Friday, 1 February 2013

Holocaust: A great destruction resulting in the extensive loss of life.

Assad cartoon in Sunday Times

Two pictures, one of which caused wide spread condemnation, including a public apology from the media mogul Rupert Murdoch via Twitter, the other is an image of Assad drinking the blood of children from a bucket, both by the satirical political artist Gerald Scarfe.

Gerald Scarfe has been a political cartoonist for the Sunday Times since 1967 and covered a great many different moments of our history which will have drawn no end of collective gasps over the decades no doubt. So the question is what is different about this one?

Israeli elections. Will cementing peace continue?
The two pictures accompanying this blog have taken place over a period of one year. The first regarding the Syrian massacre was published on February 26th 2012. The image of Israeli President Netanyahu was of course January 27th 2013 and happened to coincide with Holocaust Memorial day. The opinion of some is that this picture has antisemitic sentiment which is a nonsense. 

Anyone with even a brief knowledge of the type of
work Scarfe does will know this is not the case.

What it does highlight however is the appalling lack of reasoning in some quarters. The two images are both emotive, but the International outrage that accompanied the Netanyahu image was sorely missing from the Assad picture, yet both are borne out of some degrees of truth. It is this fact that seems to have been lost. Where were the cries of antisemitism regarding Muslims or Islam over the Assad picture? Neither was this the only time Scarfe has commented on the Syrian massacre.

You may or may not be wondering what is meant by antisemitic views of Muslims and Islam but the word Semite relates to a group of languages and people, of which Arabs form a part of. Quite how the Jewish community have managed to corner the market on this word for themselves I do not know but it appears they have.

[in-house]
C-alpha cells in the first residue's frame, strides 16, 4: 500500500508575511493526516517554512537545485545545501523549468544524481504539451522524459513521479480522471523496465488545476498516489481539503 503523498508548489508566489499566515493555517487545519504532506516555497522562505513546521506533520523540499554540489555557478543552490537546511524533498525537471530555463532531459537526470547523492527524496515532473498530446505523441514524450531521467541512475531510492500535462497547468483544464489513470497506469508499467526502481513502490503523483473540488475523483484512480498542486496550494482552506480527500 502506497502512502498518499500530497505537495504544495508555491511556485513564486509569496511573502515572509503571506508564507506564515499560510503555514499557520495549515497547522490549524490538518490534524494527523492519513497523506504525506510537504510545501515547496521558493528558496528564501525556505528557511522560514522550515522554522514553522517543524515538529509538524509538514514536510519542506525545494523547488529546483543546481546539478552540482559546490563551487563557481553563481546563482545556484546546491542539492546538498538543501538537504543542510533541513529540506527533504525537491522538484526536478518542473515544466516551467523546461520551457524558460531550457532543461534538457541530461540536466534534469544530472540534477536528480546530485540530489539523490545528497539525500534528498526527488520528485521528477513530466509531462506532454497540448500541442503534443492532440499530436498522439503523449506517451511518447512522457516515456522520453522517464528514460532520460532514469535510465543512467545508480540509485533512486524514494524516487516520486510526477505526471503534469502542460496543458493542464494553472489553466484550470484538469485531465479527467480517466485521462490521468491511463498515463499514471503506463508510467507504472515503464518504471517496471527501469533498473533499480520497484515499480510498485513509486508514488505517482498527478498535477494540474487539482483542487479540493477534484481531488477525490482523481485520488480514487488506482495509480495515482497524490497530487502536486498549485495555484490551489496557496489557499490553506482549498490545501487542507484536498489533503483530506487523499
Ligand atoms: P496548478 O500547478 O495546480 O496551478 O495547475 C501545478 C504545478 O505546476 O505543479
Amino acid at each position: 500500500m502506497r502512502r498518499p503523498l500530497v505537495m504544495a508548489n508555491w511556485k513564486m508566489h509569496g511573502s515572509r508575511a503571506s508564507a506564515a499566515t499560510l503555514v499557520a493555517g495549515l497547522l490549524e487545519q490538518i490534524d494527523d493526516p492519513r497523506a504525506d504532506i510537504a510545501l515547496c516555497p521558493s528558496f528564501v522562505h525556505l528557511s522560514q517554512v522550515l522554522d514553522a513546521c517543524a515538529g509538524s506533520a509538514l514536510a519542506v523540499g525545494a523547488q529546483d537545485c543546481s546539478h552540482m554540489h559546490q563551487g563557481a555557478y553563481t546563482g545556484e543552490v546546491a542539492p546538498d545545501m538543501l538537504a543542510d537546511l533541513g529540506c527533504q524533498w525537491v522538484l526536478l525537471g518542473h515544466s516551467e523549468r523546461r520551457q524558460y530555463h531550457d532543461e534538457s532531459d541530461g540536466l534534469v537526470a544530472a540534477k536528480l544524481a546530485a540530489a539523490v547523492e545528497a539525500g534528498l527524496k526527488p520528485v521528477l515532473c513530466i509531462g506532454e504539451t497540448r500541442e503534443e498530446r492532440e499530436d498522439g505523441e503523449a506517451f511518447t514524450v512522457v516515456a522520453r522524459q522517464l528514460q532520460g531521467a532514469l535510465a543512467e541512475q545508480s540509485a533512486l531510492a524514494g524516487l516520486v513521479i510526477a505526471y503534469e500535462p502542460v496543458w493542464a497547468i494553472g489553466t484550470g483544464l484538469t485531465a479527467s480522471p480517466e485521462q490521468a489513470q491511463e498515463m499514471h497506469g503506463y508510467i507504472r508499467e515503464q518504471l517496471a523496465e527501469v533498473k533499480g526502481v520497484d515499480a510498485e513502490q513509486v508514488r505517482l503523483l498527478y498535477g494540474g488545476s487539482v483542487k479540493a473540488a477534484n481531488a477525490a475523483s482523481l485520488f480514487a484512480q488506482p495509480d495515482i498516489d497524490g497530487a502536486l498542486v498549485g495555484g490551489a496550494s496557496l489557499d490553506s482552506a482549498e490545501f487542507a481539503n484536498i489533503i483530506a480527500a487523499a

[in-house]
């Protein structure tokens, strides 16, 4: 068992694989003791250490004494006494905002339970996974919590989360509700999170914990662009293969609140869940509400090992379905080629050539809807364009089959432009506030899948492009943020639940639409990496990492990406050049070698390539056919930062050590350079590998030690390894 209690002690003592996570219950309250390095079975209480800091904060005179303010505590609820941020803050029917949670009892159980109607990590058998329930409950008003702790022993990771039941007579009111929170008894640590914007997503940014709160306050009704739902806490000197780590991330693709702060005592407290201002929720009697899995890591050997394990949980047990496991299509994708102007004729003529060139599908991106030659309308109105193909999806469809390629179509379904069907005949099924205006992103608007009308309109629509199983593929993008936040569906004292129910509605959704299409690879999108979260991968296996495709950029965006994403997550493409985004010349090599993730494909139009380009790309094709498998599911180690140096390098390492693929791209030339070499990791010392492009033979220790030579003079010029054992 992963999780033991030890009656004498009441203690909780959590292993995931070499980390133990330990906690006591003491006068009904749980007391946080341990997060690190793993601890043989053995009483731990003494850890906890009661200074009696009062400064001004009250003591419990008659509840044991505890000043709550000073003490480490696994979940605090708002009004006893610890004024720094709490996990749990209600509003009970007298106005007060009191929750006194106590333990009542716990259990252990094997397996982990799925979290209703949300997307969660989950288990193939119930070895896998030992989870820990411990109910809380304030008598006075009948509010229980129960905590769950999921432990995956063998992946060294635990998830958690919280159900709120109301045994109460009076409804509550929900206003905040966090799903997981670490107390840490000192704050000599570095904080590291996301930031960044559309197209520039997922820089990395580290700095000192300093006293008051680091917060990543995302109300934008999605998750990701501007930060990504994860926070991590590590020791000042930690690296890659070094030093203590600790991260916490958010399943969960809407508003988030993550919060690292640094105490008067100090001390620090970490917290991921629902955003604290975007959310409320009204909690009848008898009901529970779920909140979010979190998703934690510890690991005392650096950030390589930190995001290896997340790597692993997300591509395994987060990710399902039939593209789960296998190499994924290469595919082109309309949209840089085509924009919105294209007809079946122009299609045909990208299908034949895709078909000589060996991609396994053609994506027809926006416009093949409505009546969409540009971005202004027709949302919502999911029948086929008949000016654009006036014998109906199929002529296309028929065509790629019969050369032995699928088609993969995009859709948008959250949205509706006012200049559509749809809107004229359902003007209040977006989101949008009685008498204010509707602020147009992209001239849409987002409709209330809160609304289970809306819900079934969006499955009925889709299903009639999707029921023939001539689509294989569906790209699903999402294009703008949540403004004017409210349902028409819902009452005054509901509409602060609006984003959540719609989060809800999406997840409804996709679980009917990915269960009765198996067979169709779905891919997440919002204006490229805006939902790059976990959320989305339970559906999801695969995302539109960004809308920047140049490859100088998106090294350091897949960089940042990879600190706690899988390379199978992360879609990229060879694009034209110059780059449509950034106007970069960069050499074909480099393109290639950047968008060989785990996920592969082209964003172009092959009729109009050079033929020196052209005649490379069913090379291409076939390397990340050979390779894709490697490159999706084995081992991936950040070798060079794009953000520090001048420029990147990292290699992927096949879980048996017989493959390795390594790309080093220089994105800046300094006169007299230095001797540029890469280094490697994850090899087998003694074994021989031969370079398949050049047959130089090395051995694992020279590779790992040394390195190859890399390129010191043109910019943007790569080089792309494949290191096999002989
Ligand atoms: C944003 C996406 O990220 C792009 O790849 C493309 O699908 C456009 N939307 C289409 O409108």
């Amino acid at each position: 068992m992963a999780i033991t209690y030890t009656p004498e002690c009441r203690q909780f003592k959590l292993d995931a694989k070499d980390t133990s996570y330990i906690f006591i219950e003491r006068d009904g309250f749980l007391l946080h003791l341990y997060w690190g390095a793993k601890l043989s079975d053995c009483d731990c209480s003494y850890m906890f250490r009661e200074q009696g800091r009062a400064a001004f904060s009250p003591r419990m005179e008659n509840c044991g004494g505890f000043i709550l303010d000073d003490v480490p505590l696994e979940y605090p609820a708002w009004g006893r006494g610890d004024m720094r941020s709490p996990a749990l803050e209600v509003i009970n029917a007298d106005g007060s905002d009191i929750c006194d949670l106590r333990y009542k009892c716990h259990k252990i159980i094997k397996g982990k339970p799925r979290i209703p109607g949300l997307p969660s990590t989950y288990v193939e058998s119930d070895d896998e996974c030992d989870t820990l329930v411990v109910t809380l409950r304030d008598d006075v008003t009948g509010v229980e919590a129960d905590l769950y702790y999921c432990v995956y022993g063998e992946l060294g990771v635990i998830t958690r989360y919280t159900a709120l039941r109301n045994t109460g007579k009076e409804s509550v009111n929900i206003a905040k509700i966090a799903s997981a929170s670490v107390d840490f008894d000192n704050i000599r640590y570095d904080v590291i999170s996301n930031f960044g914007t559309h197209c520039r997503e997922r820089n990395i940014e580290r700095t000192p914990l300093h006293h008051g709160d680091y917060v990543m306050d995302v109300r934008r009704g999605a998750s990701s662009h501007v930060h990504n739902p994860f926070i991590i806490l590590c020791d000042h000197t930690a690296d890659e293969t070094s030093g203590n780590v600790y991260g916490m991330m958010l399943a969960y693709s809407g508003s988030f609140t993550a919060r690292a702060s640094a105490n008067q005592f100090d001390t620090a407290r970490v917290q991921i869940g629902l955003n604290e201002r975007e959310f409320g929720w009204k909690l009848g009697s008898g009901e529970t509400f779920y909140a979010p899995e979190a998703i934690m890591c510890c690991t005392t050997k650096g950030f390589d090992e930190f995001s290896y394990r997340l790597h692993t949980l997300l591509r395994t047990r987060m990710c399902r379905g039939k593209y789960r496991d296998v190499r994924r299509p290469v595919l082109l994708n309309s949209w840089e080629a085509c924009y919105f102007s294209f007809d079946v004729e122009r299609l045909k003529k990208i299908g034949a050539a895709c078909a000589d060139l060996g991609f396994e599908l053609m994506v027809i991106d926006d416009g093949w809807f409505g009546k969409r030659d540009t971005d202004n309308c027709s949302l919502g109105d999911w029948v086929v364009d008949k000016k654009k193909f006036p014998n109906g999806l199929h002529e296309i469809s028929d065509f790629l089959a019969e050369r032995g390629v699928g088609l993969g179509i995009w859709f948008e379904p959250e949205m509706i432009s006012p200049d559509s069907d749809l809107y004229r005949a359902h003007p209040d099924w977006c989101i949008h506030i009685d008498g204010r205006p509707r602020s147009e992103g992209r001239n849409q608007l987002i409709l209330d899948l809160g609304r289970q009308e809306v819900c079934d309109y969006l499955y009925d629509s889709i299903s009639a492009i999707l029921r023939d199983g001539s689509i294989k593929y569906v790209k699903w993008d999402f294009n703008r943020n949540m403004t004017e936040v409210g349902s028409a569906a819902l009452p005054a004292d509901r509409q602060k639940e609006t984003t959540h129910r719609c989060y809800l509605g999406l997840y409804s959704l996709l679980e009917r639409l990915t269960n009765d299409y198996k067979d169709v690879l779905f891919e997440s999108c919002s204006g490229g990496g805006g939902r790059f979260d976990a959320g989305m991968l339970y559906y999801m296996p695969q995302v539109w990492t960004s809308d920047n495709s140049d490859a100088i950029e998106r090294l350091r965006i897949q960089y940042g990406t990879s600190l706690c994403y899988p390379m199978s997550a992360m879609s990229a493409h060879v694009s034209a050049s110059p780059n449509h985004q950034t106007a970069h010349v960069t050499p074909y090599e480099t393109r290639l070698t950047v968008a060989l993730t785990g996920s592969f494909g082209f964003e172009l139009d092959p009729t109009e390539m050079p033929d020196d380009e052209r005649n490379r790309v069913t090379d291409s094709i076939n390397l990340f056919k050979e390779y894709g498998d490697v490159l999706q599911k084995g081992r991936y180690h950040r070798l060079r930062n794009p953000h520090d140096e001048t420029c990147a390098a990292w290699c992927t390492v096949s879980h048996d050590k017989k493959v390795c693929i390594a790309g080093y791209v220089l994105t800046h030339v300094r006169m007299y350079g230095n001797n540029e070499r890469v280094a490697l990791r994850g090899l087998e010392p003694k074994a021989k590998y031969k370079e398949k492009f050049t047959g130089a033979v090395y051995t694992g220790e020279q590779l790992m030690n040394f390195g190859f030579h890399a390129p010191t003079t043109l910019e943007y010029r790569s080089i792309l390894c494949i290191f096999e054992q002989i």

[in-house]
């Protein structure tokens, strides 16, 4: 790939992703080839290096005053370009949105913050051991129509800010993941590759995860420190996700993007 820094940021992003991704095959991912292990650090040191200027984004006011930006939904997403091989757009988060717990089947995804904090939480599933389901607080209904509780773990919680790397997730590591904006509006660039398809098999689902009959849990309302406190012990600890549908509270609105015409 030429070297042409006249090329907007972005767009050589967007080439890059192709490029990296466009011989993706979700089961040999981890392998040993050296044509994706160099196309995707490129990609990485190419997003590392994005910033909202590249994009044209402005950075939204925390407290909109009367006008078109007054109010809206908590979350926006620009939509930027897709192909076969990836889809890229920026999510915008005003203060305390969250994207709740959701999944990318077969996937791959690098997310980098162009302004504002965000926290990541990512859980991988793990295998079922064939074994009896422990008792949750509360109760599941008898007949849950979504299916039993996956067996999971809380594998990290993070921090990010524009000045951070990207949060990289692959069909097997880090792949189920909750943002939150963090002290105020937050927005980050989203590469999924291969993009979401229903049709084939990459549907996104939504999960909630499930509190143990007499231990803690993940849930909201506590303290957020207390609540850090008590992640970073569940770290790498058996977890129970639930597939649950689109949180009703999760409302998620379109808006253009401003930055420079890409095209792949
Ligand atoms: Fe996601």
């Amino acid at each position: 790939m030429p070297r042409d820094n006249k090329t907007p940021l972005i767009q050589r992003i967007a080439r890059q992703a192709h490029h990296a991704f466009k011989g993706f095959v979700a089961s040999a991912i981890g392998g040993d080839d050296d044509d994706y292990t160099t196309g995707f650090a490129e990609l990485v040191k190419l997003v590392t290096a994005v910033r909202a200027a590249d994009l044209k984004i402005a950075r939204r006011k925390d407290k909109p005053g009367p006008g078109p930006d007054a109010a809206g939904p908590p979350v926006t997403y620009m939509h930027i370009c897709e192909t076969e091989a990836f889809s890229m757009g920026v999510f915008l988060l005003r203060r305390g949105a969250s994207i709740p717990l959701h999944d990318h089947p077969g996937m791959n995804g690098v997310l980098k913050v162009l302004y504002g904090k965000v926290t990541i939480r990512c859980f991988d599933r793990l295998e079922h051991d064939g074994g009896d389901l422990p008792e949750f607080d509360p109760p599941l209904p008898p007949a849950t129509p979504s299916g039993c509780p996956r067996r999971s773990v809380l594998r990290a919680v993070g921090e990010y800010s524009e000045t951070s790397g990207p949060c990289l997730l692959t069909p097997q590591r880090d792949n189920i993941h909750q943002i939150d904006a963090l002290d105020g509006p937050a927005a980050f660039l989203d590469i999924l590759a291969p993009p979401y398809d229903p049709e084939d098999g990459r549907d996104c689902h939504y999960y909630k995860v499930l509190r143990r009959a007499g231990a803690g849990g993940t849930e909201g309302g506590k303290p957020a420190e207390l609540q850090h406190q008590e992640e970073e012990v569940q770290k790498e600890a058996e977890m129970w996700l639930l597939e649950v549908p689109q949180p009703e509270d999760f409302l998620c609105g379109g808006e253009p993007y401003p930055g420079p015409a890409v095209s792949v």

Along with Semite it appears the Jewish community have monopoly over the word Holocaust. Holocaust has come to be associated with the Jews following the Nazi concentration camps of World War Two but before this it could be attributed to any number of near mass extinctions of people at the hands of an aggressor, such as the indigenous people of America. As a child I referred to them as 'American' Indians but as I grew older and studied the atrocities that were perpetrated by the white man to install civilisation on a peaceful people, I began to find it an insult to their heritage. Perversely as it may seem to some but there is evidence to show that Hitler's techniques for the Holocaust, as we were taught of the meaning in schools, came from the study of America and its history in 'dealing with' the indigenous people and similarly of the British Empire and their past (and present?) barbaric nature.

These are sad and challenging times we are living in when people evoke the idea of antisemitism to hide behind, when questions are asked about the actions of what in some eyes is essentially a rogue state. Just on Wednesday this week Israel launched a pre-dawn air strike on the Syrian-Lebanese border which has enraged Russia and others within the region. They have maintained silence in response to this, whilst America was allegedly informed of the assault according to the New York Times. 

What, I wonder, would have been their response if another nation launched an attack such as this?

The closest we have had to any semblance of normality in reference to the Scarfe cartoon came from Simon Keller on Independent Voices this week, but finished his piece with this statement: "...but I do think the world would be a better place if people were able to tell the difference between a political comment and a religious insult.

Should there be a difference?

People will talk of the fine line between the freedom of speech and the incitement of hatred. This will not be solved until people start to take ownership for finding out for themselves, having a firm grasp of the nuances surrounding all of these issues, rather than relying on the media spin from the mainstream agenda setters. The very fact Murdoch felt it necessary to apologise for Scarfe's cartoon should have been reason enough for most to question the timing and motive of the entire thing.